Megaesophagus

France-flagGermany-flagRev March 2013

Occasionally an Aussie will have megaesophagus, an abnormally enlarged esophagus.  Affected dogs cannot swallow or keep food or water normally.  It can be an inherited congenital condition.  However, it can also be secondary to other health problems.  Dogs with certain heart or neuromuscular diseases may develop megaesophagus.

There is no surgical correction for this condition.  Affected dogs must be fed with their forequarters elevated and must be kept in that position for 10-15 minutes after eating.  Feeding gruel rather than solid food will reduce risk of regurgitation.  Prognosis is poor due to a high risk of malnutrition and aspiration pneumonia, caused by vomited material entering the lungs.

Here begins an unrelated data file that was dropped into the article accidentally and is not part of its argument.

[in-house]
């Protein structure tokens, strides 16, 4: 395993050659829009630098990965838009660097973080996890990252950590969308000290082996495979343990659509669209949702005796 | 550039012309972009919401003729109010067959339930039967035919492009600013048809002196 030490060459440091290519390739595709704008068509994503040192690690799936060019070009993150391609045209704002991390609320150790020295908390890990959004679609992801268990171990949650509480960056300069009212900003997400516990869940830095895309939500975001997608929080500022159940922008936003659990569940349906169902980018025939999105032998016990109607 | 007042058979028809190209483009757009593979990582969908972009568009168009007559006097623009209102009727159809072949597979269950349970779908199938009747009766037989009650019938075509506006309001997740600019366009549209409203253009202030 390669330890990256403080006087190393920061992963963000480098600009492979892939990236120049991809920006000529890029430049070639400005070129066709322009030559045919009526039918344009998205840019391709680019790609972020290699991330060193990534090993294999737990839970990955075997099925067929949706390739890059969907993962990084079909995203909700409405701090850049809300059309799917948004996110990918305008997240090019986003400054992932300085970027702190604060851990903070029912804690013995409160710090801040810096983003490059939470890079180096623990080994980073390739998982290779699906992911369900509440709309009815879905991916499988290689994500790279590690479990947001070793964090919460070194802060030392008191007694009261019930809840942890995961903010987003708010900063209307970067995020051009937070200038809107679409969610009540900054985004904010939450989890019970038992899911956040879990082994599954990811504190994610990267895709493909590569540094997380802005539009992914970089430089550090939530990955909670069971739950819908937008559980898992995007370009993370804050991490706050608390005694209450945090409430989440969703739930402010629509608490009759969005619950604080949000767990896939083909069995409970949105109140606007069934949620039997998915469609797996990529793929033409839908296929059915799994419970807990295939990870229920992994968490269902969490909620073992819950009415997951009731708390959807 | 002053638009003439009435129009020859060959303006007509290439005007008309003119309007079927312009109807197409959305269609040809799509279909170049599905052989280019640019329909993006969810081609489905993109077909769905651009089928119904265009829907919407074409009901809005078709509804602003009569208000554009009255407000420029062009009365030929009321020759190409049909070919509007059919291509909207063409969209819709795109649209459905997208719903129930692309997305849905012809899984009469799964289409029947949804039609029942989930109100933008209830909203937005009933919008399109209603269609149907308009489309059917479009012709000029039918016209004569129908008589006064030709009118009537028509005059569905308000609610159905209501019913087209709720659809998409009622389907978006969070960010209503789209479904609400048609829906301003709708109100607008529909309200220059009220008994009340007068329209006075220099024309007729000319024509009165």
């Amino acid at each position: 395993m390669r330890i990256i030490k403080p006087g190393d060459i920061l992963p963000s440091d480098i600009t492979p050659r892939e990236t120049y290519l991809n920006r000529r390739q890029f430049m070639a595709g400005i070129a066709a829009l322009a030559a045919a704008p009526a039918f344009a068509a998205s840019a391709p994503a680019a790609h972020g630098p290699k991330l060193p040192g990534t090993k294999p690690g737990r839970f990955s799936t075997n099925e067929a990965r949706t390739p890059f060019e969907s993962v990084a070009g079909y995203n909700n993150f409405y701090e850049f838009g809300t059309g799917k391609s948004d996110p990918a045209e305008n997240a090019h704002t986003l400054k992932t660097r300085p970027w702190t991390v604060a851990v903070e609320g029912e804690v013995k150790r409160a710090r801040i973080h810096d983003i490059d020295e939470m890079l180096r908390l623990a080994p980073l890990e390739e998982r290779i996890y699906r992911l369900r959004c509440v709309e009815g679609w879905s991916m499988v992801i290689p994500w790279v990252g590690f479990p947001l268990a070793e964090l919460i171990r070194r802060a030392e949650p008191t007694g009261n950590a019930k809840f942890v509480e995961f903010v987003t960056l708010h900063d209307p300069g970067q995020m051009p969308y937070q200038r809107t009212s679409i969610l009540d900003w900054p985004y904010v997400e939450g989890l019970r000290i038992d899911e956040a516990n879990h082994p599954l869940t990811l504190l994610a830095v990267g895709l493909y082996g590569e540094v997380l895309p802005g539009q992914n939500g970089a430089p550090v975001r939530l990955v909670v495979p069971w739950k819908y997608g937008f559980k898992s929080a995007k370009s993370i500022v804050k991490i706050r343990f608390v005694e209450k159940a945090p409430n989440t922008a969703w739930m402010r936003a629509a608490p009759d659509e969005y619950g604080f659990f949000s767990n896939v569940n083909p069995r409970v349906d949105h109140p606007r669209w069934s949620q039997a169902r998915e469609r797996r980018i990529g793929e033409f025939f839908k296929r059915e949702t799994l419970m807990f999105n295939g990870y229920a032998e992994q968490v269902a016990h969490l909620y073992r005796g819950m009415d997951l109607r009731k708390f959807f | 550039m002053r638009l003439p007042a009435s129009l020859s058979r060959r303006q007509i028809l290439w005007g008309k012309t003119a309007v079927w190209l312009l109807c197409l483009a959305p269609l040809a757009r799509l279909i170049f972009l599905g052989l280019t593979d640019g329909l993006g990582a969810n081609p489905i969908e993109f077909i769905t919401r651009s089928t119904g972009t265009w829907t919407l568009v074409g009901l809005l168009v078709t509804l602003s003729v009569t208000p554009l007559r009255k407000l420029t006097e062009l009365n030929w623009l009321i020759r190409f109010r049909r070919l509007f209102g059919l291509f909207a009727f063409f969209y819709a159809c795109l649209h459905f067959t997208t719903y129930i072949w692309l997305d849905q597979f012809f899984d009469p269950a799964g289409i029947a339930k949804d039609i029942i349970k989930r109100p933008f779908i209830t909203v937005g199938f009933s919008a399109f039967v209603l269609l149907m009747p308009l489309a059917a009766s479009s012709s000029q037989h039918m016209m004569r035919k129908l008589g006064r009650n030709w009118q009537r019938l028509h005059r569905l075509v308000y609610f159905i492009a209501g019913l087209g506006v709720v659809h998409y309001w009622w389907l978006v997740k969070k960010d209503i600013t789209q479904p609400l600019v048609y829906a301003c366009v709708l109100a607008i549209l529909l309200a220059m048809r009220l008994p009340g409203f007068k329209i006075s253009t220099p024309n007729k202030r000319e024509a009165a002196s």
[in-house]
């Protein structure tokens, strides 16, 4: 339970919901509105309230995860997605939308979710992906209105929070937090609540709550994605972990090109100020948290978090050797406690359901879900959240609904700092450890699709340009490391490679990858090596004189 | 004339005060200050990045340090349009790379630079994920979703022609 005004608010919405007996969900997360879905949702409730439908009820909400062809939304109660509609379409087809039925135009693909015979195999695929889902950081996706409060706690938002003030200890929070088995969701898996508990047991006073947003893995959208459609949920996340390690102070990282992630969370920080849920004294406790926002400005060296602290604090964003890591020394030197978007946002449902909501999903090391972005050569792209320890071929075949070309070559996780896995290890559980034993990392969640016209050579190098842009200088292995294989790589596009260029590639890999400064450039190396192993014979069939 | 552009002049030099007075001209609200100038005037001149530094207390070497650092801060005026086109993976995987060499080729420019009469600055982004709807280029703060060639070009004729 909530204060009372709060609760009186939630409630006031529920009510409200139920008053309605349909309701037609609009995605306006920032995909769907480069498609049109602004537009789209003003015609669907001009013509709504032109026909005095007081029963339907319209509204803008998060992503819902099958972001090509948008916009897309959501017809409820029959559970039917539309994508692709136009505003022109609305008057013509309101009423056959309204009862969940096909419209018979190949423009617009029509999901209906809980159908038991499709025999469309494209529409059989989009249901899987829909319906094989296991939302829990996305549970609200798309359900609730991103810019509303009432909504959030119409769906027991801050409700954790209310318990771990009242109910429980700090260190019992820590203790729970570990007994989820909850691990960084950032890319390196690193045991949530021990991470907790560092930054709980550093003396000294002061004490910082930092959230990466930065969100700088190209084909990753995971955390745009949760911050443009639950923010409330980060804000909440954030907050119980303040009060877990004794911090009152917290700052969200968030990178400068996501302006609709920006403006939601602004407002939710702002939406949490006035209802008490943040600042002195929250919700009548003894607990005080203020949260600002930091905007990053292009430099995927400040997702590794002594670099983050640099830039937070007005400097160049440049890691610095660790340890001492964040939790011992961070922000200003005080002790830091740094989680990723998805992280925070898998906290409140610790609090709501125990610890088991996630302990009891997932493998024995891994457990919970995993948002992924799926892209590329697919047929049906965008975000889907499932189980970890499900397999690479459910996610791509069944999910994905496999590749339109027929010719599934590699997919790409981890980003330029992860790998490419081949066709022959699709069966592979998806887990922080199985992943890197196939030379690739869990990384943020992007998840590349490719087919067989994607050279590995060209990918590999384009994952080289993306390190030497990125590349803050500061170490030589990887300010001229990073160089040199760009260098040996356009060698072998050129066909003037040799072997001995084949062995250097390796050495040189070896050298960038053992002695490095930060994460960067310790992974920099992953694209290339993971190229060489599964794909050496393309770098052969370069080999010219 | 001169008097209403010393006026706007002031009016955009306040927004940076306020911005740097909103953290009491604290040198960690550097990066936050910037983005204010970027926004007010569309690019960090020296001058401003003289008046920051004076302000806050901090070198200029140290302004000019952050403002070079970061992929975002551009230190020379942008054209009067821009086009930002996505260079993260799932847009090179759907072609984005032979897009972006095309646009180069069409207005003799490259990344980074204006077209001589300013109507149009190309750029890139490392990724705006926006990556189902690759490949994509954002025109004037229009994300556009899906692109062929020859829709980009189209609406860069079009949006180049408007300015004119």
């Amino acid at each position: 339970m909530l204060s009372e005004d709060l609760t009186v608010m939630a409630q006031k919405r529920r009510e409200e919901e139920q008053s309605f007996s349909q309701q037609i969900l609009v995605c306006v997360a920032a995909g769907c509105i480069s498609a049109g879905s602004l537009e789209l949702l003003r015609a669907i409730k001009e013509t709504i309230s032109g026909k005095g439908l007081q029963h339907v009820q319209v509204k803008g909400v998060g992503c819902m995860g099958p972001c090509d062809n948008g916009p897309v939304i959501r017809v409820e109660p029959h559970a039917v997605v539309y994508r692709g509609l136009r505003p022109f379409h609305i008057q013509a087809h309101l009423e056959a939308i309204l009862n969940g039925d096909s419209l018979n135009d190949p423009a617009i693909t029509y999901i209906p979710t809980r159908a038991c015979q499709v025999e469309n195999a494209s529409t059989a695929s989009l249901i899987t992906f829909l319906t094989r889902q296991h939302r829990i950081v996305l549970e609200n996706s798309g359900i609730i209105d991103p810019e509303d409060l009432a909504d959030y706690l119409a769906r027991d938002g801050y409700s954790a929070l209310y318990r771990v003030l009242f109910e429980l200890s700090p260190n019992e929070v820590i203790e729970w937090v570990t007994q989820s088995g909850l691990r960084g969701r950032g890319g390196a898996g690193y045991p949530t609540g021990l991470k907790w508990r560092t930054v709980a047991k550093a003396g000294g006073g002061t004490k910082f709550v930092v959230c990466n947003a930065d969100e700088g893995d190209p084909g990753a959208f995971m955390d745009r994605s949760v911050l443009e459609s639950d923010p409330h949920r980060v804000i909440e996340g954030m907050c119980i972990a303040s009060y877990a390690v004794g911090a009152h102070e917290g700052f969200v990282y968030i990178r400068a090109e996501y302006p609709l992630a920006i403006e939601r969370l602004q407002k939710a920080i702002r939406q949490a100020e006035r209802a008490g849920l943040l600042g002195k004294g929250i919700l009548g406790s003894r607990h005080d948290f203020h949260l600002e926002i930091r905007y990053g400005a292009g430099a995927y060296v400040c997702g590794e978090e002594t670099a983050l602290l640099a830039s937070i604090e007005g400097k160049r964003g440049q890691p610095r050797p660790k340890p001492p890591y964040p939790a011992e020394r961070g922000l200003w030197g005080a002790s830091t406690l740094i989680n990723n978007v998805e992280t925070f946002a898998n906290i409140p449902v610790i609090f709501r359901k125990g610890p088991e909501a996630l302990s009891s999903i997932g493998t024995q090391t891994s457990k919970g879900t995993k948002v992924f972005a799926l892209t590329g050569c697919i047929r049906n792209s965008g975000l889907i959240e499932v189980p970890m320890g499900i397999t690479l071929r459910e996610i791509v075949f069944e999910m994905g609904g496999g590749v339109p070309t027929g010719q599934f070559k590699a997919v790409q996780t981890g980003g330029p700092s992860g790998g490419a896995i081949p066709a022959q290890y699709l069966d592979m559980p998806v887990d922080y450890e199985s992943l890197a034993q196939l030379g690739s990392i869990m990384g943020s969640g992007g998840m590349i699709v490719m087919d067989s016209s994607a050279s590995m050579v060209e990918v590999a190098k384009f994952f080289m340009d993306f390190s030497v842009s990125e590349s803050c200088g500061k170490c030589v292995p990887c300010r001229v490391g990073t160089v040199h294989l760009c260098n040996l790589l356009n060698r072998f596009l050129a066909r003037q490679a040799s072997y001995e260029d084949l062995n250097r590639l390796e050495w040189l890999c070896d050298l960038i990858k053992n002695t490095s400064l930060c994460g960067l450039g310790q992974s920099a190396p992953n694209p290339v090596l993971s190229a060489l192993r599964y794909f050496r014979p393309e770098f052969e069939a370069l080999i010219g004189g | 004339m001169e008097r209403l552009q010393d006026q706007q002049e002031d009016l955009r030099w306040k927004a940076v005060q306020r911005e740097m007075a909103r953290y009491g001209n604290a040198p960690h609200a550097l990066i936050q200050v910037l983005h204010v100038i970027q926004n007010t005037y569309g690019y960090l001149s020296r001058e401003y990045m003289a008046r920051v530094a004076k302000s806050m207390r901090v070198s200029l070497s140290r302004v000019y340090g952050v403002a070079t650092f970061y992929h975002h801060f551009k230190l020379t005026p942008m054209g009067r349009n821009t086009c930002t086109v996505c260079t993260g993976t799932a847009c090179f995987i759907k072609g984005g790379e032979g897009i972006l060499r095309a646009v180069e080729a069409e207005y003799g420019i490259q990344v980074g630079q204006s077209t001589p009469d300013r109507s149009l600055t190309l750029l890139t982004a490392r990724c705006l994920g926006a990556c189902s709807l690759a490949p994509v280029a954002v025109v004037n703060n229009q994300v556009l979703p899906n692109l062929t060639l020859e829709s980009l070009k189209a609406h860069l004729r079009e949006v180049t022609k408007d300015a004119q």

We do not know if this is a primary inherited problem in Aussies.  Heart vessel defects like persistent right aortic arch (PRAA) can cause a stricture of the esophagus, leading to the disease; this is inherited and crosses that produce it ought not be repeated.  Parents and siblings of affected dogs should not be bred close on their own pedigrees or to mates with a recent family history of the disease.